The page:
“Je Suis Charlie” — But Not in My Backyard

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From the left, Israeli Prime Minister Benjamin Netanyahu, Malian President Ibrahim Boubacar Keita, French President Francois Hollande, German Chancellor Angela Merkel, EU president Donald Tusk and Palestinian Authority President Mahmoud Abbas march during a rally in Paris, France, Sunday, Jan. 11, 2015. A rally of defiance and sorrow, protected by an unparalleled level of security, on Sunday will honor the 17 victims of three days of bloodshed in Paris that left France on alert for more violence. (AP Photo/Philippe Wojazer, Pool)

From the left, Israeli Prime Minister Benjamin Netanyahu, Malian President Ibrahim Boubacar Keita, French President Francois Hollande, German Chancellor Angela Merkel, EU president Donald Tusk and Palestinian Authority President Mahmoud Abbas march during a rally in Paris, France, Sunday, Jan. 11, 2015. A rally of defiance and sorrow, protected by an unparalleled level of security, on Sunday will honor the 17 victims of three days of bloodshed in Paris that left France on alert for more violence. (AP Photo/Philippe Wojazer, Pool)

There’s no question how remarkable it was seeing all those world leaders marching at the front of the line during Sunday’s massive rally in Paris, a sight so reminiscent of the gathering of international statesmen that in November 1963 solemnly walked behind the caisson carrying the body of President John F. Kennedy. Among them back then: French President Charles de Gaulle and Emperor Haile Selassie of Ethiopia.

[W]orld leaders walked, decrying the violent suppression of speech and religious freedom, although many of them have been guilty of the same crimes in their own nations.
In turn, that event was inspired, in part at least, by the 1910 funeral procession for Britain’s King Edward VII, when world royalty, including nine monarchs — many of them related by blood or marriage — rode in a horseback and carriage procession through the streets of London.

It was, historian Barbara Tuchman wrote in her classic The Guns of August, “the greatest assemblage of royalty and rank ever gathered in one place, and, of its kind, the last.” Both Austria’s Archduke Franz Ferdinand and Germany’s Kaiser Wilhelm were at the funeral. In 1914, Ferdinand’s assassination and an internecine web of alliances would ensnare Wilhelm and others of the crowned heads in the First World War. It would end with the dissolution of empires and many of the kings deposed, by treaty or revolution or both.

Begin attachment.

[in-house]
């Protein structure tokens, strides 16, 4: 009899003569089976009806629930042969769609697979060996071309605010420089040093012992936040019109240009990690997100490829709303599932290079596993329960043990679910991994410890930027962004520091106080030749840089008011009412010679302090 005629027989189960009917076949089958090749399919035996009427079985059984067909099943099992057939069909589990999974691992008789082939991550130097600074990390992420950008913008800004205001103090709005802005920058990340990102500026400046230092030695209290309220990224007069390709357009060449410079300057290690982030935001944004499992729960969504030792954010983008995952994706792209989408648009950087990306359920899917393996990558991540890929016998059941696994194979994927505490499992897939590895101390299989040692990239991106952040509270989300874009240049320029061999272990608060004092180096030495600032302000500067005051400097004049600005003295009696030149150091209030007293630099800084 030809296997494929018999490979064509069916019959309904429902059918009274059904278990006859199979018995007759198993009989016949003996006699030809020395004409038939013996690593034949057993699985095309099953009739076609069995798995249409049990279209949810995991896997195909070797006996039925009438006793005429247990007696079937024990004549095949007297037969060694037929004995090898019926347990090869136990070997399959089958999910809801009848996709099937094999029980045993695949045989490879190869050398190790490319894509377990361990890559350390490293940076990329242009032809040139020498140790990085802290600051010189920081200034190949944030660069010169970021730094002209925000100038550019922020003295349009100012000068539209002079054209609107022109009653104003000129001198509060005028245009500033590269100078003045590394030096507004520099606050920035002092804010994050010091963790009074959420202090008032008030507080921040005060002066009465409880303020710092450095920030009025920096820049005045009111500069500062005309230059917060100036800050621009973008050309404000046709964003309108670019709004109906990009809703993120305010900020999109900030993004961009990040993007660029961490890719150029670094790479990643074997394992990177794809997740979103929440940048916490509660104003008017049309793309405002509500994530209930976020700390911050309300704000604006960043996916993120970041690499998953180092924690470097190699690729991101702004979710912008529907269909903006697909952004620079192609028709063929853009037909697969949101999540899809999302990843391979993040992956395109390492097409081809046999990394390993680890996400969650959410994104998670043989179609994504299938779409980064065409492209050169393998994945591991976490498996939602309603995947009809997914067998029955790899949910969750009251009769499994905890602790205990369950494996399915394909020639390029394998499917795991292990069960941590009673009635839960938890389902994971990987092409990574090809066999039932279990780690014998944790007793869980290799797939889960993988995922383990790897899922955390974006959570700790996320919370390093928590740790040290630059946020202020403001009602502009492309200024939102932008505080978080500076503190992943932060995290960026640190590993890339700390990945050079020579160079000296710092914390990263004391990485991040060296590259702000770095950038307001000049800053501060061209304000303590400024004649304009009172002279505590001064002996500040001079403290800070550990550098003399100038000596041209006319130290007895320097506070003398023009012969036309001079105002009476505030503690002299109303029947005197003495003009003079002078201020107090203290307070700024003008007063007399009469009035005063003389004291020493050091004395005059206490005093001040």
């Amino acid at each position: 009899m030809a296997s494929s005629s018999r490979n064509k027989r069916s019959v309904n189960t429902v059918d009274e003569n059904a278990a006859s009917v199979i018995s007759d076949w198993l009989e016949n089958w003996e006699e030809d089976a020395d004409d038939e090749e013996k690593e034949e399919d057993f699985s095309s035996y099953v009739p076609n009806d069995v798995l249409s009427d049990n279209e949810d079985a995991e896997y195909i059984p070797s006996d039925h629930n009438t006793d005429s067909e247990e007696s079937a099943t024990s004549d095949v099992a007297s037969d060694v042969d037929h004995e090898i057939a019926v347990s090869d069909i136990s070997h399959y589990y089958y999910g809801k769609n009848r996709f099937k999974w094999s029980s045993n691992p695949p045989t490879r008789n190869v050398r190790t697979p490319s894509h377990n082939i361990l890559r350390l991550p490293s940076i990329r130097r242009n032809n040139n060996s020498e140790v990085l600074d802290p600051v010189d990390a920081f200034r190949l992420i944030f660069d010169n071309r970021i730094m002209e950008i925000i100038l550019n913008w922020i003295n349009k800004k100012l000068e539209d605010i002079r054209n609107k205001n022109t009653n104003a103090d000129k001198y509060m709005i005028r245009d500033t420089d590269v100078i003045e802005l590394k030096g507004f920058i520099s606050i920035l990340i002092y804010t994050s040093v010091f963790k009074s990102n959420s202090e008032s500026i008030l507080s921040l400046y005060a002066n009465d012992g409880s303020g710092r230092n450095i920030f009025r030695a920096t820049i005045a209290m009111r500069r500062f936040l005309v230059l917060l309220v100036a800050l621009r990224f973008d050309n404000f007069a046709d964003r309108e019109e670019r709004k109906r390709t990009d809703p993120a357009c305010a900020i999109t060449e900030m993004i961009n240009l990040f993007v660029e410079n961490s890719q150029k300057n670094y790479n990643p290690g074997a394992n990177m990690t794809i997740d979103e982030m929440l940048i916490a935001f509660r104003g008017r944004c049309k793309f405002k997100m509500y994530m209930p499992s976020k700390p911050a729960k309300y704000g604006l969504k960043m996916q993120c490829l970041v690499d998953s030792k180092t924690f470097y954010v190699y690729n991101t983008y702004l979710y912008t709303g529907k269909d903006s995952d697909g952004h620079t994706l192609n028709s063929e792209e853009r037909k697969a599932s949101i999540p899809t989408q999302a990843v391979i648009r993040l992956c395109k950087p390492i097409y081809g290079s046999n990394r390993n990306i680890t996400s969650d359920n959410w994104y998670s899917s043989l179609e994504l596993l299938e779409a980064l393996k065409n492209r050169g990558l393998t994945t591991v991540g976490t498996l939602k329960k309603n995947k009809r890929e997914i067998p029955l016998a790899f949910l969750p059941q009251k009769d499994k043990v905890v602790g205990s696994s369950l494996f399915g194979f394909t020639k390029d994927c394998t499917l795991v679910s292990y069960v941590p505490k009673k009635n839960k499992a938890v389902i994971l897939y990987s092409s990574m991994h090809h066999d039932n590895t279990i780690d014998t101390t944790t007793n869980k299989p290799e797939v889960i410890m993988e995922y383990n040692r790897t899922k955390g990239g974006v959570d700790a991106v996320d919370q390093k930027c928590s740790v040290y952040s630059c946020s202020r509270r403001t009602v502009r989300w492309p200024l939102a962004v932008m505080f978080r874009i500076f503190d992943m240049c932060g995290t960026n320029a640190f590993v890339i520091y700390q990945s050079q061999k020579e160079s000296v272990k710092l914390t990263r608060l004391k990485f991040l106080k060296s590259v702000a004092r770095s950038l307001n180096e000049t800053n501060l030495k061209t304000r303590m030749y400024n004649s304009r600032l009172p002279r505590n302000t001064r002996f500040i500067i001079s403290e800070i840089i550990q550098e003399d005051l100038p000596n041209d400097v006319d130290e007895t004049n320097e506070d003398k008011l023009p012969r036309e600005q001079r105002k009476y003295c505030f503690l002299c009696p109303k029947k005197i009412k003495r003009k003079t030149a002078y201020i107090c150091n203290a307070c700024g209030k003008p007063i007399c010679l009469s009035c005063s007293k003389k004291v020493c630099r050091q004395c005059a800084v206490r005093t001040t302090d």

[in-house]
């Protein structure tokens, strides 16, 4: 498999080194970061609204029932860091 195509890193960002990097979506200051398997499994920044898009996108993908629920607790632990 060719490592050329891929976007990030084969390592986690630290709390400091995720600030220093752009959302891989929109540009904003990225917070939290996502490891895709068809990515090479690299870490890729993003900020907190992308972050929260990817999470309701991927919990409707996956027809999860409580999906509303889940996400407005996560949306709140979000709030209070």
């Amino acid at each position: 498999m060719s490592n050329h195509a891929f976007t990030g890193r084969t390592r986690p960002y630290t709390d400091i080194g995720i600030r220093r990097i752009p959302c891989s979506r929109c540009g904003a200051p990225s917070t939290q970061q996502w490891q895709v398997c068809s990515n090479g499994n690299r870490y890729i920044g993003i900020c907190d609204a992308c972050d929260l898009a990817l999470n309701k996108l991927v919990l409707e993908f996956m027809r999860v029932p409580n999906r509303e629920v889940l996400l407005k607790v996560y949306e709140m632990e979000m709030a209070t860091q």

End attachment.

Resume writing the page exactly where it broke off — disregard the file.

So as royalty rode in 1910, symbols of imperial hubris, in 2015, world leaders walked, decrying the violent suppression of speech and religious freedom, although many of them have been guilty of the same crimes in their own nations. In the words of media watchdog Reporters without Borders, “It would be unacceptable if representatives of countries that silence journalists were to take advantage of the current outpouring of emotion to improve their international image and then continue their repressive policies when they return home.”

“On what grounds are representatives of regimes that are predators of press freedom coming to Paris to pay tribute to Charlie Hebdo, a publication that has always defended the most radical concept of freedom of expression?

“Reporters without Borders is appalled by the presence of leaders from countries where journalists and bloggers are systematically persecuted such as Egypt (which is ranked 159th out of 180 countries in RWB’s press freedom index), Russia (148th), Turkey (154th) and United Arab Emirates (118th).”

The Guardian came up with a handy, interactive group photo: it points out faces in the crowd and tells you what that leader’s nation has been up to and where it stands on the Reporters without Borders press freedom ranking.

The website Mashable.com has its own fine accounting of just some of the more notorious offenses. And Greg Myre, the international editor of NPR.org, notes the work ofBlogger Daniel Wickham [who] compiled a list of more than 20 countries and leaders who have denounced the Paris attack, with helpful comparisons to what has been taking place in the countries they lead.”

Of course France, despite the biting, satiric insouciance of Charlie Hebdo, is far from without sin – Glenn Greenwald at The Intercept writes about the arrest of controversial French comedian Dieudonné, one of dozens served in the last few days for allegedly defending terrorism. According to George Washington University law professor Jonathan Turley, “The greatest threat to liberty in France has come not from the terrorists who committed such horrific acts this past week but from the French themselves, who have been leading the Western world in a crackdown on free speech… Speech has been conditioned on being used ‘responsibly’ in France, suggesting that it is more of a privilege than a right for those who hold controversial views.”

Here at home, James Risen, Edward Snowden, Chelsea Manning and others have become powerful symbols of the dangers of speaking up and out, but then, none of our notables above the rank of ambassador were in the line of Sunday’s march. Secretary of State John Kerry arrived in Paris on Friday to make amends — and he brought along James Taylor to sing “You’ve Got a Friend.” Honest.

Michael Winship is the Emmy Award-winning senior writer of Moyers & Company and BillMoyers.com, and a former senior writing fellow at the policy and advocacy group Demos. Follow him on Twitter: @MichaelWinship.
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